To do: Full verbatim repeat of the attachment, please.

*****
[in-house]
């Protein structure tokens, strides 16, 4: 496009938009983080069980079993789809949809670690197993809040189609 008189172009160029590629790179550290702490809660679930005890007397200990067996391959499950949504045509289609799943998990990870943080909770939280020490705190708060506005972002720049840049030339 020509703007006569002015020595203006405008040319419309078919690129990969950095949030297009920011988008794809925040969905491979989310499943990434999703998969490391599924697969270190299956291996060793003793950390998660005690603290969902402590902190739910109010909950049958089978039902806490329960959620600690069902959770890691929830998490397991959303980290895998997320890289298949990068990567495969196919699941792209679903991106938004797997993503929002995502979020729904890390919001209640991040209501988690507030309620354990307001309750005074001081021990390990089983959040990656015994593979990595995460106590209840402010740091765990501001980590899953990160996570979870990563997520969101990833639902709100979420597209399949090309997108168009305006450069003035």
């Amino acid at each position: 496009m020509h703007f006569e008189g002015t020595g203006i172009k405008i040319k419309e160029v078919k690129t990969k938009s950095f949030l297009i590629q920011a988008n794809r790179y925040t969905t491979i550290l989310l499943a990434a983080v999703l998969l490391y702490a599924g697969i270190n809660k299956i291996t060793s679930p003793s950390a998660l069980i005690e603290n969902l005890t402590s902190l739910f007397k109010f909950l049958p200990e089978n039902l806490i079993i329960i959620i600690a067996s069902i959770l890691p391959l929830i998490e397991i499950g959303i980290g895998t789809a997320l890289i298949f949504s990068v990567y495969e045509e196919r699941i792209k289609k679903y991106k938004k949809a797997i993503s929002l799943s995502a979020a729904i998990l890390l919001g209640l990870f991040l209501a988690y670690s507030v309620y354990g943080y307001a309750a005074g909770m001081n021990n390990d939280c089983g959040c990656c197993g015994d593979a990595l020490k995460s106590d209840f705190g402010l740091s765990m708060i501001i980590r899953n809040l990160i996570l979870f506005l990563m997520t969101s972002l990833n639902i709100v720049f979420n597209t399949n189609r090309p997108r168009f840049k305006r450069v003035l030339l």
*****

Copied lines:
[in-house]
């Protein structure tokens, strides 16, 4: 496009938009983080069980079993789809949809670690197993809040189609 008189172009160029590629790179550290702490809660679930005890007397200990067996391959499950949504045509289609799943998990990870943080909770939280020490705190708060506005972002720049840049030339 020509703007006569002015020595203006405008040319419309078919690129990969950095949030297009920011988008794809925040969905491979989310499943990434999703998969490391599924697969270190299956291996060793003793950390998660005690603290969902402590902190739910109010909950049958089978039902806490329960959620600690069902959770890691929830998490397991959303980290895998997320890289298949990068990567495969196919699941792209679903991106938004797997993503929002995502979020729904890390919001209640991040209501988690507030309620354990307001309750005074001081021990390990089983959040990656015994593979990595995460106590209840402010740091765990501001980590899953990160996570979870990563997520969101990833639902709100979420597209399949090309997108168009305006450069003035």
């Amino acid at each position: 496009m020509h703007f006569e008189g002015t020595g203006i172009k405008i040319k419309e160029v078919k690129t990969k938009s950095f949030l297009i590629q920011a988008n794809r790179y925040t969905t491979i550290l989310l499943a990434a983080v999703l998969l490391y702490a599924g697969i270190n809660k299956i291996t060793s679930p003793s950390a998660l069980i005690e603290n969902l005890t402590s902190l739910f007397k109010f909950l049958p200990e089978n039902l806490i079993i329960i959620i600690a067996s069902i959770l890691p391959l929830i998490e397991i499950g959303i980290g895998t789809a997320l890289i298949f949504s990068v990567y495969e045509e196919r699941i792209k289609k679903y991106k938004k949809a797997i993503s929002l799943s995502a979020a729904i998990l890390l919001g209640l990870f991040l209501a988690y670690s507030v309620y354990g943080y307001a309750a005074g909770m001081n021990n390990d939280c089983g959040c990656c197993g015994d593979a990595l020490k995460s106590d209840f705190g402010l740091s765990m708060i501001i980590r899953n809040l990160i996570l979870f506005l990563m997520t969101s972002l990833n639902i709100v720049f979420n597209t399949n189609r090309p997108r168009f840049k305006r450069v003035l030339l």